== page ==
Book Review–Steak:One man’s search for the world’s tastiest piece of beef,” by Mark Schatzker
Today we present you with a partial book review of “Steak: One man’s search for the world’s tastiest piece of beef,” by Mark Schatzker. We say partial because we only want to review the part that is relevant to you and me, the section on Japan and cows. You did not come to this blog to learn about how Japan relates to chickens or giant salamanders, so let us commence with our “partial book review.”
Mark starts out telling us about his love for cows, albeit in the strictly savory sense. Mark points out that use modern cows are descendants of the aurochs, a species of cattle present half a million years ago. With such a long history, and with so many ancestors, now you understand why cows in Japan are so busy at Obon. We have hoards of herds of dead relatives visiting!
But as Mark prefers cows as cuisine, we must get on to the most important chapter in the book, Chapter 5, called simply “Japan.” Keep in mind that Mark travelled to many countries to find out how different cultures raised, prepared and cooked their beef. He went to France, Scotland, Italy, Argentina, the U.S, Scotland and Japan (so many cows, such little time!). I think Mark’s advice to cows in general would be to avoid the US and aim for Scotland or Japan to settle down.
Okay now, where’s the beef?
Chapter 5: Japan
According to Mark, what distinguishes Kobe beef from others is that it is all grade A5, which, despite being a popular paper size in Japan for printers and copiers, is also a designation for the highest quality of beef. This may also be why beef, like shabu-shabu, is so often served in paper-thin slices.
Japan had a ban on eating beef for over a thousand years, thanks largely to our friends the Buddhist Priests, who are (were) vegetarian. This cow protection law was scrapped in 1868 during the Meiji Era when the emperor decided Japan had to open up to the West and their heathen ways of eating 4-legged animals.*(see hoofnote at bottom)
Like so many customs imported from China and Korea, the Japanese perfected their own brand of this new beef custom. By the 1950s they had cooking beef down to an art that distinguished Japanese beef from all others.
On a lighter note, Mark points out that despite the Japanese professed love for beef, they eat only a third the amount of beef as Americans do. Isn’t that nice?
Now on to the origin of Black Wagyu beef.
Two thousand years ago Black Wagyu were brought from other parts of Asia to Japan as slave labor: for plowing rice fields and hauling lumber. Black Wagyu, apparently, marble easier than other breeds and the marbling is reportedly softer.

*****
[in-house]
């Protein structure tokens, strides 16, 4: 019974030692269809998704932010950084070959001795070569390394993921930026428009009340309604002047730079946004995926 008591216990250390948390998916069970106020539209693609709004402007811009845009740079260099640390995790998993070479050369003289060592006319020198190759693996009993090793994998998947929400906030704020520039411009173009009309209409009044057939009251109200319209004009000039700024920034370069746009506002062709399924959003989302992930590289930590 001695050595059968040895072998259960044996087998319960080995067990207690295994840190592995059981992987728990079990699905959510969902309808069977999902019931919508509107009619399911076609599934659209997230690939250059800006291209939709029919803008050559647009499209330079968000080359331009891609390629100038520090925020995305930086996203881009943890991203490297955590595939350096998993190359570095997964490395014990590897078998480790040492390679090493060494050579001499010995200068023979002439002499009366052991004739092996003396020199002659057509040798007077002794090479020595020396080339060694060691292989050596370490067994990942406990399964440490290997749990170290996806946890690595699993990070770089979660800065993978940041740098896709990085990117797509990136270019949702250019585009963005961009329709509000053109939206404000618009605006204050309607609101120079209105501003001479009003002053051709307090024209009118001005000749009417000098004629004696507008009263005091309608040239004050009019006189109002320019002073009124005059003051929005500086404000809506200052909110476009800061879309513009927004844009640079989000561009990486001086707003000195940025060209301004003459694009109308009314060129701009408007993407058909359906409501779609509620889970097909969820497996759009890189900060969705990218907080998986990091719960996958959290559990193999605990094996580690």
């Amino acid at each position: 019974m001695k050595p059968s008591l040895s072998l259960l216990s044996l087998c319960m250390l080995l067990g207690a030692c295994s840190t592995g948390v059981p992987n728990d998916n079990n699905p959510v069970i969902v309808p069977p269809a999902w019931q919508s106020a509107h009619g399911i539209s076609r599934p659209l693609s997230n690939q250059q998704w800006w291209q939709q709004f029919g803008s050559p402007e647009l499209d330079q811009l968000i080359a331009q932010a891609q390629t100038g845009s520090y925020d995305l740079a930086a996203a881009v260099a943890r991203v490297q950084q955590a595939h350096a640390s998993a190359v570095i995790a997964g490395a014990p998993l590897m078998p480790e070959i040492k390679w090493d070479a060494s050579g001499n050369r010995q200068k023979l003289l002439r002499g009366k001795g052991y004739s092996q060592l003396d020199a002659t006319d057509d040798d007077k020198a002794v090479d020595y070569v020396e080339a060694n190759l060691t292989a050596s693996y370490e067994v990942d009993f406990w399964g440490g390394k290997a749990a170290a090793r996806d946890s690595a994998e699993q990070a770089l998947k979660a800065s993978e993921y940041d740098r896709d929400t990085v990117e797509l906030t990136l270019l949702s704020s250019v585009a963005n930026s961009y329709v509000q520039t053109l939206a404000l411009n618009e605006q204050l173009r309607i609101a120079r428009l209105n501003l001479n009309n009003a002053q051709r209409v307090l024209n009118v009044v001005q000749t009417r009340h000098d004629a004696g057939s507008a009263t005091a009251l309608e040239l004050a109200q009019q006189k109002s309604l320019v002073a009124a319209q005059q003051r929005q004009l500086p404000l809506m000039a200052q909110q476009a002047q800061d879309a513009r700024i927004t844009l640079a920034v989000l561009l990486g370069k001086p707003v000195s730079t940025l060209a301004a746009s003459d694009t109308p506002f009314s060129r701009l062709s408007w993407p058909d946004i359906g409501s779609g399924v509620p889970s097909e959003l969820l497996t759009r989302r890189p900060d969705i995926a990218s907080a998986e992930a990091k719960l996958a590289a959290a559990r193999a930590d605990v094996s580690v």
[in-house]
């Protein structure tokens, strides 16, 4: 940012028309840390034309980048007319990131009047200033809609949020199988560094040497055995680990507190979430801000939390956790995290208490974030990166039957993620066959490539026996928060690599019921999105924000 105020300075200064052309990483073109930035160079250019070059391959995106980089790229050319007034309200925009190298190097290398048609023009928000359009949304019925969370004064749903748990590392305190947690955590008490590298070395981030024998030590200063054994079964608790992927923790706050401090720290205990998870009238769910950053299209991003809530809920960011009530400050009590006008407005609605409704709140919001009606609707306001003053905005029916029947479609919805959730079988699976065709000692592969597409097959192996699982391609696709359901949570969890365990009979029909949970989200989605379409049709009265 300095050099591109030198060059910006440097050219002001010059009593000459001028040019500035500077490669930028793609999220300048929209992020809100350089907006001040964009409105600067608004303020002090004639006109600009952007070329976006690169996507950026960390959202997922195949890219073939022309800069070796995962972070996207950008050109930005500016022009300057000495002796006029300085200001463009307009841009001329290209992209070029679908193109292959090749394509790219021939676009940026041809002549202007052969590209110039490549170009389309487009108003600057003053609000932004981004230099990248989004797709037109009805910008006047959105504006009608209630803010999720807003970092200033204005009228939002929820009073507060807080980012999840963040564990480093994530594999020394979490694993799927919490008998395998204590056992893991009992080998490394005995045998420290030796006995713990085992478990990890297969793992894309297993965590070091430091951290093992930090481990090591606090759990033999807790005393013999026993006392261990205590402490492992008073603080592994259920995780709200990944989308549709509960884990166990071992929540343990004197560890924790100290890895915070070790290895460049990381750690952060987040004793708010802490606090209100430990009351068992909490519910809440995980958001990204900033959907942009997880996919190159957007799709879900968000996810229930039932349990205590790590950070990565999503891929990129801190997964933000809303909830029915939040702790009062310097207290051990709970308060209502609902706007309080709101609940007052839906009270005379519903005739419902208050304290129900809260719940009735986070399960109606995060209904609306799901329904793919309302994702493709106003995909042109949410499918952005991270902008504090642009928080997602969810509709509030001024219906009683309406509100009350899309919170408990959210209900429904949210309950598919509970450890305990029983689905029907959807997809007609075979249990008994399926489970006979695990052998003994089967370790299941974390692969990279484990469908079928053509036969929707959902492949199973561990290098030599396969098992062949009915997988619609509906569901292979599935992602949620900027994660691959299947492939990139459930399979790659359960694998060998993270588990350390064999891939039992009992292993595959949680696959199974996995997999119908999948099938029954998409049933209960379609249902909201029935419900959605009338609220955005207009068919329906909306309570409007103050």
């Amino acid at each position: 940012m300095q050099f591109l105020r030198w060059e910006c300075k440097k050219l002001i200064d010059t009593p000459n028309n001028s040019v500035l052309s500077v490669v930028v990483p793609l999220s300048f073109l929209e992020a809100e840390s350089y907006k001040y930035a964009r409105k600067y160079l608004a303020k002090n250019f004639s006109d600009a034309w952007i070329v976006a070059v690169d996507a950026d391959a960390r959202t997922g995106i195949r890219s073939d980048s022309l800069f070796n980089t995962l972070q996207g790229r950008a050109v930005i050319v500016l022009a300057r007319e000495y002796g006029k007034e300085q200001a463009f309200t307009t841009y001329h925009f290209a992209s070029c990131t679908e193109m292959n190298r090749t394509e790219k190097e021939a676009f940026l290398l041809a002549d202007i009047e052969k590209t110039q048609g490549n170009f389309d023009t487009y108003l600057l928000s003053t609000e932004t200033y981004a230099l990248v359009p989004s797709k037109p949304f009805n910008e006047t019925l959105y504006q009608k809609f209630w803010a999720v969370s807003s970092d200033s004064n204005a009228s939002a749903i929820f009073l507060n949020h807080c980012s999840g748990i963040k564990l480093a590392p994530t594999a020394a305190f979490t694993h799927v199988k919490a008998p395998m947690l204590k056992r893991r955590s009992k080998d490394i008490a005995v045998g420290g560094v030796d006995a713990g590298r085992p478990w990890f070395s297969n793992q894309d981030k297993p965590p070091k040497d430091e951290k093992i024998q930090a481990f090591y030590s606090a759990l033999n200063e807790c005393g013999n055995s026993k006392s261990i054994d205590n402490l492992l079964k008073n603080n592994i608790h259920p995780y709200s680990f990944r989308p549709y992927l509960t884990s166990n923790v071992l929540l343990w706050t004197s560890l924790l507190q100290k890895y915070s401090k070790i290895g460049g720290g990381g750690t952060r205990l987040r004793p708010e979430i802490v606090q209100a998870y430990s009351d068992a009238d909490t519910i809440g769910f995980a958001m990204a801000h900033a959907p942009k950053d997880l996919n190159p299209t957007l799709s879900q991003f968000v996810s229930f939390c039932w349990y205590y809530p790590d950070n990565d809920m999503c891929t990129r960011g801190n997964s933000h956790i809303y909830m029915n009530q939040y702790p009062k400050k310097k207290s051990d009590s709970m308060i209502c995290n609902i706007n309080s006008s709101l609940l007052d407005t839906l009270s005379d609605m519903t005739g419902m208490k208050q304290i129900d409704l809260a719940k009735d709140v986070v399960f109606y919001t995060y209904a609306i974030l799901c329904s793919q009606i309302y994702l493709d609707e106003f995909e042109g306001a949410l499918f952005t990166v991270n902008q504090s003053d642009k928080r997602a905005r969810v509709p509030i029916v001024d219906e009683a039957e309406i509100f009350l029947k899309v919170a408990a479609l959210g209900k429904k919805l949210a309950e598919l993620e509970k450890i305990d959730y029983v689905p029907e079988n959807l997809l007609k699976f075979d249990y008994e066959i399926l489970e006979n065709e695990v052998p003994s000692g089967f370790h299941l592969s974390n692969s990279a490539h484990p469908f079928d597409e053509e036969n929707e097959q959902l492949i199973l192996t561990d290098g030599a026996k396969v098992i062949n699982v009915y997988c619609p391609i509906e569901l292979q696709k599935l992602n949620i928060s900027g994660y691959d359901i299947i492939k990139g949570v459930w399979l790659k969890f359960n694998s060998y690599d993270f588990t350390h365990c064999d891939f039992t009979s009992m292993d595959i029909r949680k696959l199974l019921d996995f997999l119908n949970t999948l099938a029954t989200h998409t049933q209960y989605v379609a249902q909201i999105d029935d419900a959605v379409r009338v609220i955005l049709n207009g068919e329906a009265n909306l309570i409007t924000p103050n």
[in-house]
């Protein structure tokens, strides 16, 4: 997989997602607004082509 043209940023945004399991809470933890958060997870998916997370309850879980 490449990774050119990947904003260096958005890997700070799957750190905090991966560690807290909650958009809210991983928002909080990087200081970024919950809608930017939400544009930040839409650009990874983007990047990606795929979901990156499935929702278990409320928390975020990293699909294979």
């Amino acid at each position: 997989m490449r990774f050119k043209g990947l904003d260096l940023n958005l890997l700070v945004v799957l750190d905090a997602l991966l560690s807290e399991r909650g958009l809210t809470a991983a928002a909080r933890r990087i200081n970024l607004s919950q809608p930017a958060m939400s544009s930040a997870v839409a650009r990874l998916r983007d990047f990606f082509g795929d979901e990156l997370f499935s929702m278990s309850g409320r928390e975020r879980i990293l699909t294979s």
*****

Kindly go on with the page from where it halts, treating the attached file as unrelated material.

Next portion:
One breed of Black Wagyu is Matsusaka. Matsusaka beef is from virgin female cows who have lived in the Matsusaka part of Japan longer than anywhere else. Whereas cows in the US are “finished” (fattened for slaughter) in 5 months, cows in Japan are finished for 30 months and some even 35 months. Thank you very much.
The Kobe beef cows enjoy gourmet food such as hay, wheat, crushed soybeans, corn, rice straw and barley. This is as opposed to corn-fed cattle in the US, a percentage of whom die before they are “finished” because the corn is so bad for their digestive tracts.
One rather alarming thing Mark reveals is: “Everything I’d been told about Japanese cows was false. The accounts of sake-soaked massages, buckets of beer, and Mozart piano concertos were all myths.”
The cows at Humor-Us feel this was too much information, very much along the lines of a WikiLeak, and we don’t endorse this kind of potentially false information being made public. Instead, we invite our readers and fans to feel free, anytime, to offer their favorite bovine a beer and a massage. We deserve that at least for providing fodder for you humans. We also like moosic, although the calves these days don’t even know who Moozart is. They prefer J-Pop.
We found the last chapter, about Mark eating his own cow, a bit hard to chew. Upon killing, slaughtering and preparing his pet cow, “Fleurance,” he then fed her to his children, who were still babies at the time. “Feeding Fleurance to my offspring satisfied an inner desire I hadn’t realized I possessed,” he said proudly. He didn’t say what that inner desire was, nor do we really want to know, but I would advise the Mark against keeping any other pets.
*Hoofnote–This complies with the information in the bovine chronicles of Japan, called the cow-jiki (牛事記 ) a collection of stories concerning the origins of cows in Japan.
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